Visiting Dublin this summer? A new exhibition is chronicling the history of pubs
The pub has long been a central feature of Irish culture and social life and a key part of tourism in the country. Now one museum wants to celebrate its history with a unique new exhibition.
‘A Little History of the Dublin Pub’ opens at the Little Museum of Dublin on Thursday 1 June and is described as a celebration of the iconic Dublin pub, beloved of both locals and tourists alike. Visitors can learn a little bit about each of Dublin’s Victorian pubs, which include famous spots like Kehoe’s, the Stags Head and the Long Hall, which is more than 250 years old. The exhibition will also include everything from the very earliest history of Dublin pubs to their most modern incarnations.
While pubs have been around in Ireland for the last thousand years in one form or another, the institution we recognise became popular during Victorian times when there was a push to improve the conditions, making it far more comfortable and tempting for patrons to stay and drink instead of going home. There will be a particular focus on Victorian-era pubs in the exhibition, 16 of which are still excellently preserved in the city.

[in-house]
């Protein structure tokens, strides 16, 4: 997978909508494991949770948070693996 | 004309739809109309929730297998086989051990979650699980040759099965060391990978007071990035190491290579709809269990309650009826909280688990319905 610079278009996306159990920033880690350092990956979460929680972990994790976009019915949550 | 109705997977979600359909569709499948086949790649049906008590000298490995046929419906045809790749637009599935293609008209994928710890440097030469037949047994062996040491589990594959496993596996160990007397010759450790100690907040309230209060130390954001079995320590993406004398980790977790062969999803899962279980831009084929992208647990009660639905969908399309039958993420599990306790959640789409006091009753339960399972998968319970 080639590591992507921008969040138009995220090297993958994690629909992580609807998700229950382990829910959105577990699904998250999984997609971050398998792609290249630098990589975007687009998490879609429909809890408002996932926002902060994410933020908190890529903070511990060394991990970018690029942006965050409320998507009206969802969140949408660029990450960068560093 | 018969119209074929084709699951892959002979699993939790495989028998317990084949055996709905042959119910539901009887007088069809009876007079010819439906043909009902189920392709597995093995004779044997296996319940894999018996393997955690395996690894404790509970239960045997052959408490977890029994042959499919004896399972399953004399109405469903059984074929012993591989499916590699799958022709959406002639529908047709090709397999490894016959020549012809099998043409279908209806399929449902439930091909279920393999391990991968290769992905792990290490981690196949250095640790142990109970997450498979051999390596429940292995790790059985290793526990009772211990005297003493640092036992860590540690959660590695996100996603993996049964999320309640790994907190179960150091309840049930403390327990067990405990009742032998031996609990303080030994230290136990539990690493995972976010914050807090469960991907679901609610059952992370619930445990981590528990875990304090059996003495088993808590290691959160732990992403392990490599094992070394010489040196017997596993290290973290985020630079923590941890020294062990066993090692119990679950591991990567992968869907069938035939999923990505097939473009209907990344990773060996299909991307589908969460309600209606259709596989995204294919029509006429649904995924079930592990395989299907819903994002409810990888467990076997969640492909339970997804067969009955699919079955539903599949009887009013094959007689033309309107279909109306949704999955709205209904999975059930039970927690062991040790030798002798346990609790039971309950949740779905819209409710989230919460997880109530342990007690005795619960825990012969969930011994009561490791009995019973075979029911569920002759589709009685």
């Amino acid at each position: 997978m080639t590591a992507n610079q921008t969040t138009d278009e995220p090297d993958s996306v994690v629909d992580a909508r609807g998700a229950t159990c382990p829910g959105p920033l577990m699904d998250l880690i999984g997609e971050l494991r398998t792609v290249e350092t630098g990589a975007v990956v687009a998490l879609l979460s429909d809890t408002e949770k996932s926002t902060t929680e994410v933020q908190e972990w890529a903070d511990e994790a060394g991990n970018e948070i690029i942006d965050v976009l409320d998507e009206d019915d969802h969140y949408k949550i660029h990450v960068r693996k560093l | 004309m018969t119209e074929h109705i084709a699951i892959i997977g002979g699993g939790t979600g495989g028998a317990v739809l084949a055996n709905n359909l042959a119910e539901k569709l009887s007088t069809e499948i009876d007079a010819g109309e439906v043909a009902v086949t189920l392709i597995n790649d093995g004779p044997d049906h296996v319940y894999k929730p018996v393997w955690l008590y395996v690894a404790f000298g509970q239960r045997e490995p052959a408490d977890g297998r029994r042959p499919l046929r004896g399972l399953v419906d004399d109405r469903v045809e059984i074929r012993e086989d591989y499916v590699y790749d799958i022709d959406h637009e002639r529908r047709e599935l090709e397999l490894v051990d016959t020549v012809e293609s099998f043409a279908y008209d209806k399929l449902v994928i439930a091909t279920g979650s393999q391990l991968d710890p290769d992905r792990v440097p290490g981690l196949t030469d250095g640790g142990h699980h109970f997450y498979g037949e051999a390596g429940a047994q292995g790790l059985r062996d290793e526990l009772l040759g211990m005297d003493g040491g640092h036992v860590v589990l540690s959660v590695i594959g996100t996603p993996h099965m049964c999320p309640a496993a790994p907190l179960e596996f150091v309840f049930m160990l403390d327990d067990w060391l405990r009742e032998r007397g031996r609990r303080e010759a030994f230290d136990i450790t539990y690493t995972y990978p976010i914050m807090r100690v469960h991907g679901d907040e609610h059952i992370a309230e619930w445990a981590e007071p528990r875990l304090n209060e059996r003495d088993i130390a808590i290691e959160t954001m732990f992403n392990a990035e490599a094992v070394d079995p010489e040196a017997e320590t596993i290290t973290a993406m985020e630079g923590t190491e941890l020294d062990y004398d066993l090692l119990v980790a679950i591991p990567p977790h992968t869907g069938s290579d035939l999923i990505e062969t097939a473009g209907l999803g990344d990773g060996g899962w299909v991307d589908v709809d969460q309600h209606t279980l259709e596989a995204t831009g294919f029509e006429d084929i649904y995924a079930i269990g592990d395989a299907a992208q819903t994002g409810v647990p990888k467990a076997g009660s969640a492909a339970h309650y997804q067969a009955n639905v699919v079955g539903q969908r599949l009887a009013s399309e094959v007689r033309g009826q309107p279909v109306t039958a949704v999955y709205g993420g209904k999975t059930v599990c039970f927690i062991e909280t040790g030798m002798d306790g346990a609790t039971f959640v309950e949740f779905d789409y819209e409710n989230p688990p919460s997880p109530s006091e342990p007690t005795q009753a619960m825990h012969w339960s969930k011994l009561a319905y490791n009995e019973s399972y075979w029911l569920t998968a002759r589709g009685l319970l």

There are approximately 750 pubs in Dublin city and county though the number been steadily on the decline over the last few years, partially due to rising prices and a drop in alcohol consumption among Irish people. However, there is still a huge love for the pub among locals and an Instagram account featuring the cosiest snugs in Dublin has attracted lots of followers.
‘A Little History of the Dublin Pub’ will be open all summer until 24 September. Tickets to the exhibition is included in the admission price of €8 or €6 for students and senior citizens.